Tuesday, August 30, 2011

Dream: Basement Windows

I found myself in a back yard cookout at a certain house. I remembered touring this house after it had been remodeled a few years ago, before it was sold to the current occupants. Had I toured it as part of a class I had taken ? I couldn’t remember. But I remembered loving the house. I had envisioned it as a home that would be sold for a lot of money, well maintained, manicured lawn, in a white collar neighborhood. But as I looked at its current state, I realized the family now living in it did not fit this image. They had already let the house fall into disrepair, with paint peeling and cracking, the siding rotting. It hardly looked like the same house. They were not trashy people, but not wealthy either. Blue Collar, and rough around the edges. I wondered how they qualified for a house this size in the first place.  Were they trapped in it financially?  I wondered. 

The grill was fired up, the man was playing catch, and the woman was traipsing in and out of the back door with items for the picnic table. She looked stressed, haggard. I sat in my lawn chair, surveying the scene, wondering how I ended up at this cookout to begin with since I didn’t know the owners . Then my eyes became fixated—the large windows to the basement were opened, airing it out. There was light shining in the basement, and it looked as though the family had made it a work room or project room.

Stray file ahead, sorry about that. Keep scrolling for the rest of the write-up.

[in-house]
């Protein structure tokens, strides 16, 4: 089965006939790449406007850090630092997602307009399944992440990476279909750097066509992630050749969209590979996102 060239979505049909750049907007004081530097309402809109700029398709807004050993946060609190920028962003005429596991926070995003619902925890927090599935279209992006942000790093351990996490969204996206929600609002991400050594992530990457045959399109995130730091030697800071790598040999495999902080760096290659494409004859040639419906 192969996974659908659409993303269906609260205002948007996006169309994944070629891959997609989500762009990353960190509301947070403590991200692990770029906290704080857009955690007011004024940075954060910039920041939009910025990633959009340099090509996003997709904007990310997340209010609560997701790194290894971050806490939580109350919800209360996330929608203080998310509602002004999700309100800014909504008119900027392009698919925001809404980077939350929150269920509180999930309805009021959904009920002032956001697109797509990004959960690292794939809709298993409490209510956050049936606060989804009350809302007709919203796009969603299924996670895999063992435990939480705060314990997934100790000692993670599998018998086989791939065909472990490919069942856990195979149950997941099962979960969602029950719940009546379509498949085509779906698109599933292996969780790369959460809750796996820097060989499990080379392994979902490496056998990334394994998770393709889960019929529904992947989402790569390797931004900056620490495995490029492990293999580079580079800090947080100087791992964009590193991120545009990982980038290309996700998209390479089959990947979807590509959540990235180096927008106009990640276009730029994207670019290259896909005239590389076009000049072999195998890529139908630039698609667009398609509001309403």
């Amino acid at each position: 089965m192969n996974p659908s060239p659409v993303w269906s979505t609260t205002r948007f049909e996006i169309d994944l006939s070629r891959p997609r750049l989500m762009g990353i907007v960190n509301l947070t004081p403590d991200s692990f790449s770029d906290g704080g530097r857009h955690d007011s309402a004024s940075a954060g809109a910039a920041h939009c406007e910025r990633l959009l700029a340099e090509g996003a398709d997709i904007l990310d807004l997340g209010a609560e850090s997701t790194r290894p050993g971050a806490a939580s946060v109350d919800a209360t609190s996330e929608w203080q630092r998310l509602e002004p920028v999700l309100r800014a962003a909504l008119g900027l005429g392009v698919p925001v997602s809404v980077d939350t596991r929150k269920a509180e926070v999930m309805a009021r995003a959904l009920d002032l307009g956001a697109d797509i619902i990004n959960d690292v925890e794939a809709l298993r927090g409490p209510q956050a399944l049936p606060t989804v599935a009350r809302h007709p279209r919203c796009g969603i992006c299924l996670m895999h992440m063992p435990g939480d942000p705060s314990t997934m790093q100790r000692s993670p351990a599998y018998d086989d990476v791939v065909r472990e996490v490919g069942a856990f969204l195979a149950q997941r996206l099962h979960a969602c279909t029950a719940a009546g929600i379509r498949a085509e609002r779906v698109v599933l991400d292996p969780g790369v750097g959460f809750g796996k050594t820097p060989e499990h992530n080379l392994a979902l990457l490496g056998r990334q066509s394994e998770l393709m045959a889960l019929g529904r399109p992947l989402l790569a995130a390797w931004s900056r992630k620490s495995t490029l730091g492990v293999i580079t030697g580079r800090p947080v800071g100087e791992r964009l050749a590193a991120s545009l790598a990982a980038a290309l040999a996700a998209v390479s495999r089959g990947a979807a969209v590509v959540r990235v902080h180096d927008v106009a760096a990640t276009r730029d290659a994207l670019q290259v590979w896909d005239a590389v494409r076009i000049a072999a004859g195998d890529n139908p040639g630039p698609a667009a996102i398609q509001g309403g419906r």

I suddenly  remembered being in that room at night just a few years before. The air was dark and dank and suffocating. No air movement at all. The windows were the only respite from the stillness. I was with a group, on a tour at night . . .a ghost tour.

“Is this house haunted? I heard it is.” Someone from the present asked, and it brought me out of my memory. I answered before the owners could, “Yes it is. That’s how I know this house. I came here looking for the spirits with a group of people, and we found them.” The family froze, tired eyes glaring at me, as if I uncovered a dark secret. They lived in this haunting, and likely were unable to financially get out of it. They were prisoners to this place. They had no idea at purchase what they were getting.